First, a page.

Author: Kevin Iole
Date: Oct. 20, 2016
The final question was meant as a joke, though given Miesha Tate’s history, it did have some relevance.
Have you, the former UFC and Strikeforce women’s bantamweight champion was asked, saved anyone recently?
Tate, of course, in 2014 famously saved her boyfriend’s mother’s life while they were on vacation in Mexico.
A few months ago, Tate was out for a hike in Las Vegas and encountered a little girl who’d broken her arm. Tate carried the 6-year-old the 2.6 miles down the mountain where paramedics could get her treatment.
So when she was asked the question that really had nothing to do with her quest to regain her title or her fight with Raquel Pennington on Nov. 12 at UFC 205 at Madison Square Garden, a quick no was expected.
Of course, there was something.
Tate was driving the other day when she saw a woman struggling with a heavy load of packages. The woman was headed toward a hotel in Las Vegas. Instead of zipping on by, Tate rolled down her window and asked where the woman was headed.
When the woman said she was going to the hotel down the street, Tate urged her to hop in and eased her burden by driving her to the front of the hotel.
It’s one of those random acts that make Tate one of the most real, and most popular, UFC fighters.
She’s a two-time world champion, but she’s not this dominant superstar athlete like rival Ronda Rousey. She’s lost fights before, including some she should have won, but she’s an example to the average person more than the many world-class athletes in the UFC because of her perseverance and determination to get back.
And so she figures to receive a loud ovation from the crowd in New York when she opens the main card against Pennington, whom she coached on “The Ultimate Fighter.”
Tate scored the only final-round submission to win a championship in UFC history when she choked out Holly Holm as time wound down in their fight at UFC 196 at the MGM Grand Garden in Las Vegas.
But Tate didn’t have much time to enjoy the belt. Instead of waiting for Rousey to return, which would have been the most lucrative way to go, she opted to defend against the top available contender when she learned Rousey wasn’t ready for competition yet.
At UFC 200, which was billed at the time as the greatest card in the sport’s history, Tate defended the belt against Amanda Nunes.
The bout got elevated to the main event when Jon Jones failed a drug test and had to withdraw from his light heavyweight title bout with Daniel Cormier.
It added a bit of pressure, but in typical straight-talking Tate fashion, she offered no excuses. Her boyfriend and coach, UFC fighter Bryan Caraway, told MMA Junkie that he accepted the blame for problems that went on late in Tate’s training camp.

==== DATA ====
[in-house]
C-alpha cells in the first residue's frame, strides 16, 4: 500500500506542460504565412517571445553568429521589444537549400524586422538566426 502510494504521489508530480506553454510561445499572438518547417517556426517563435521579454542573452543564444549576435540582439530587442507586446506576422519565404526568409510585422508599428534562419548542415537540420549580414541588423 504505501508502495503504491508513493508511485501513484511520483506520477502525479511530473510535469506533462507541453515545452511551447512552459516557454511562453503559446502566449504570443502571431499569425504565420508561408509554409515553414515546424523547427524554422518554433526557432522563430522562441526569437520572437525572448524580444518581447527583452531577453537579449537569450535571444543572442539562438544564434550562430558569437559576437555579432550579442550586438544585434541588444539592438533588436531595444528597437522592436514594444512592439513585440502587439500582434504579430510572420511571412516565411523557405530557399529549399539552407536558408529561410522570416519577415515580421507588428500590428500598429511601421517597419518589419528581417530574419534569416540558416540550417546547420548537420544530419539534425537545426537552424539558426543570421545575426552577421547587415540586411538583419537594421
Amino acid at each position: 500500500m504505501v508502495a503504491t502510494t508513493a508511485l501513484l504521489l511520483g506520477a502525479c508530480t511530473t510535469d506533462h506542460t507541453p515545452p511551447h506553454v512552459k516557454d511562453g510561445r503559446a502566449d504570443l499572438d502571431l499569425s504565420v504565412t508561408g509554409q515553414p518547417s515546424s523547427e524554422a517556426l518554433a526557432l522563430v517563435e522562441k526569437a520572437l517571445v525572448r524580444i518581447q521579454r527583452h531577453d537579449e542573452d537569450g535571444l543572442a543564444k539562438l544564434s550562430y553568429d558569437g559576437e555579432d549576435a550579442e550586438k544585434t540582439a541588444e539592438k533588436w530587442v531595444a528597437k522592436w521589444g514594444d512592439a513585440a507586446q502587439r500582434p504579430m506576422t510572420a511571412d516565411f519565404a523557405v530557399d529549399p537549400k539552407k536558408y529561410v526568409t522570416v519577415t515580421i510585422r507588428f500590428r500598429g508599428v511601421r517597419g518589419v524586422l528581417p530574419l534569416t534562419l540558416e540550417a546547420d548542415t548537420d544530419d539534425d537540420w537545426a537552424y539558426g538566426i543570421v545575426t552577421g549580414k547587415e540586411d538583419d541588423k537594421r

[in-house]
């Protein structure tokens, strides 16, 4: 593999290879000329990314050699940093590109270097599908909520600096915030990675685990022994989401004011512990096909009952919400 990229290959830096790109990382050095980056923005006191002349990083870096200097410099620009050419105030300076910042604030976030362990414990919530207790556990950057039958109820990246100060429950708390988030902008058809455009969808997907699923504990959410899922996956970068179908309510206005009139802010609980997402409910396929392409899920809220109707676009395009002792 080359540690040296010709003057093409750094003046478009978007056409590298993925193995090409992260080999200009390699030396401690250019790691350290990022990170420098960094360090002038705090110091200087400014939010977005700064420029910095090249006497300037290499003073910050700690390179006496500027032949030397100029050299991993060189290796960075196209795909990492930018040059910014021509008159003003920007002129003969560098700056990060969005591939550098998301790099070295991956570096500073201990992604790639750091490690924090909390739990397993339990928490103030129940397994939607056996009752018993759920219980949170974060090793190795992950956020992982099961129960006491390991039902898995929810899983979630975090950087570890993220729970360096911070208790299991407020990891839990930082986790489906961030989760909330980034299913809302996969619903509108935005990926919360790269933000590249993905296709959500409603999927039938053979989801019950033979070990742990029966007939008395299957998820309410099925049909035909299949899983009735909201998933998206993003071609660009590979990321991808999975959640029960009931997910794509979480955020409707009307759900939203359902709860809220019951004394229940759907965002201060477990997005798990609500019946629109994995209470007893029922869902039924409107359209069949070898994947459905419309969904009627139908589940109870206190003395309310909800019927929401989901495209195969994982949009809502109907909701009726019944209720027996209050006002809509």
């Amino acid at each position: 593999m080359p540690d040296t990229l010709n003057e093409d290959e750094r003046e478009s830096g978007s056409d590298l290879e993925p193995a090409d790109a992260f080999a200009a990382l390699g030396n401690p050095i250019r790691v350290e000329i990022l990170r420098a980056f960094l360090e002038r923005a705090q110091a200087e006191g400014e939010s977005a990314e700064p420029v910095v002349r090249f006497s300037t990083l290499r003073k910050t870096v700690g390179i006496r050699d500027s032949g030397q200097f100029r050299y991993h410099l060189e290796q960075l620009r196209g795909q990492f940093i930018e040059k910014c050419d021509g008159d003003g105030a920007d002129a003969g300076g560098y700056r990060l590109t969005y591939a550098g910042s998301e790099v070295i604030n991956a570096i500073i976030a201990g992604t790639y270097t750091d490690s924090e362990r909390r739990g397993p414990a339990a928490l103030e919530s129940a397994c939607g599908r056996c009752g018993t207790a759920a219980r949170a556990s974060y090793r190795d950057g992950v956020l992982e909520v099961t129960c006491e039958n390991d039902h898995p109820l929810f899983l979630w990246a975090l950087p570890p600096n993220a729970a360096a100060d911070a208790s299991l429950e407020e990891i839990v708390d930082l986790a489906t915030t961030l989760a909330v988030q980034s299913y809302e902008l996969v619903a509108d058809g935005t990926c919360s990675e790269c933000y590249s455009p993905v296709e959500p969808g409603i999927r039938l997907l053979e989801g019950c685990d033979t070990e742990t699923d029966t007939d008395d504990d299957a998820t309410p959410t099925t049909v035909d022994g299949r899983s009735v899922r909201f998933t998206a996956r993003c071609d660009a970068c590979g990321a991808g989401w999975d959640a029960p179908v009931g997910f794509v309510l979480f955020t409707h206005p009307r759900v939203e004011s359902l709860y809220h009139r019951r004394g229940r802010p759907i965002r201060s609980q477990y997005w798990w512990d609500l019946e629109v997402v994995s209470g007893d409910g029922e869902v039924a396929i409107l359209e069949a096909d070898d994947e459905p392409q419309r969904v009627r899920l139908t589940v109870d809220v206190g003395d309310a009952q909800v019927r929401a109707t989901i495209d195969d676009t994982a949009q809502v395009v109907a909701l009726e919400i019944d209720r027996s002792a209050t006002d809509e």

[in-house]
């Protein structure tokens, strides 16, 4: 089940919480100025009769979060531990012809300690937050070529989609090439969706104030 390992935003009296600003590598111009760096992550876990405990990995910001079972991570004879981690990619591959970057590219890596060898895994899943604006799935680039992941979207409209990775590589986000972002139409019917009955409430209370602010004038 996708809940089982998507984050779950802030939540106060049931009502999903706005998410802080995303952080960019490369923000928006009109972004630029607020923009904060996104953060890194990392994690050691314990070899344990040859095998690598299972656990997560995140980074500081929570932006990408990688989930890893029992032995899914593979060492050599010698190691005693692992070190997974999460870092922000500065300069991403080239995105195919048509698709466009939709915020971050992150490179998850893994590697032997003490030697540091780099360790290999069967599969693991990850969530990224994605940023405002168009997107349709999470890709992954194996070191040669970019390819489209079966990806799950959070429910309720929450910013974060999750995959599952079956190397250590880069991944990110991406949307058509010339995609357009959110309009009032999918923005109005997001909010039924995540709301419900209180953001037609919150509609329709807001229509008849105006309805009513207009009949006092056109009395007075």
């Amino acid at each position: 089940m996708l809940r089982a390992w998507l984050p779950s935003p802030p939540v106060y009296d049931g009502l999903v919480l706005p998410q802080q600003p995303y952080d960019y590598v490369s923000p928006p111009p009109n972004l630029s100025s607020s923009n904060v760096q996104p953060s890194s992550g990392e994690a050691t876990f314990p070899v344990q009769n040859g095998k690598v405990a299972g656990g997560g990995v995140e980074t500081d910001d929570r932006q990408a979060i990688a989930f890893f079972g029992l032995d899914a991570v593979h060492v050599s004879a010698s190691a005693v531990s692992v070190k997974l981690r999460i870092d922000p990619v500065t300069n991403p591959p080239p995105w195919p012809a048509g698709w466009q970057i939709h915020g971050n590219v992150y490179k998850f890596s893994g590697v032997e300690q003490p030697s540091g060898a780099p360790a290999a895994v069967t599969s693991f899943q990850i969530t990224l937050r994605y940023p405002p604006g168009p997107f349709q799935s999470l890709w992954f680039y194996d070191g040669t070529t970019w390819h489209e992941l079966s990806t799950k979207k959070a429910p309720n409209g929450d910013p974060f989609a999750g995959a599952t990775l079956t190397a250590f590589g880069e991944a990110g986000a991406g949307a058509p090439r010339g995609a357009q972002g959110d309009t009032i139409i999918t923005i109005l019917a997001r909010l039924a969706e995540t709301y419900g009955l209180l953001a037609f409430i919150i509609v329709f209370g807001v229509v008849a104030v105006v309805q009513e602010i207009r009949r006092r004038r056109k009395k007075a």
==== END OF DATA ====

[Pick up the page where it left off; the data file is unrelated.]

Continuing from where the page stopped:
Tate would have none of it.
“There are definitely things that could have gone a lot better and I feel as if they fell apart a little at the very end,” she said. “I really don’t care to elaborate on it because I think people will see it as me making excuses and I don’t want to make excuses. There’s been many a time when many bad things have happened [during my training camp] and I’ve still gone out there and been able to perform.
“It’s not the be-all, end-all. When you have a bad day, when you have a bad camp, it’s your job to go out and forget it and perform. Me not doing so is really not anyone’s fault or responsibility other than mine.”
Tate was knocked out in the first round by Nunes in a fight she was never really in. She noted that being moved to the main event added a bit of pressure, but quickly added, “I still would have been fighting the same person on the same night for the same belt, no matter what, and she had to go through the same thing I did. So no excuses.”
Tate, despite the pummeling, showed up at the post-fight news conference to face the music, blood dripping from her nose every time she moved the towel away from it to speak.
That she was there, despite the disappointment of losing and the injuries she suffered, speaks volumes.
She’s set to face Pennington in her bid to get back. She’s had a cordial relationship with Pennington and heaped praise upon her. She sounded similar to Pittsburgh Steelers coach Mike Tomlin, who is notorious for making every Steelers’ opponent sound like the greatest team in NFL history, filled with future Hall of Famers.
Tate praised Pennington’s skills and noted her three-fight winning streak.
Tate will be in the mix for a title shot against the Nunes-Rousey winner should she get past Pennington, but Tate wouldn’t even contemplate that.
“She’s a hard worker, a strong girl and she’s very motivated,” Tate said of Pennington. “I’ve been around a long time and I know that when a fighter has the kind of work ethic she has and the talent that she has, that extra motivation of hearing people doubt her makes her an extremely dangerous opponent.
“I’m coming off a loss and I can’t afford to overlook anyone, but I know Raquel better than most and I know from first-hand knowledge how good she is. This is a tough, hard fight and I would be doing myself a disservice to consider any fight other than this one.”
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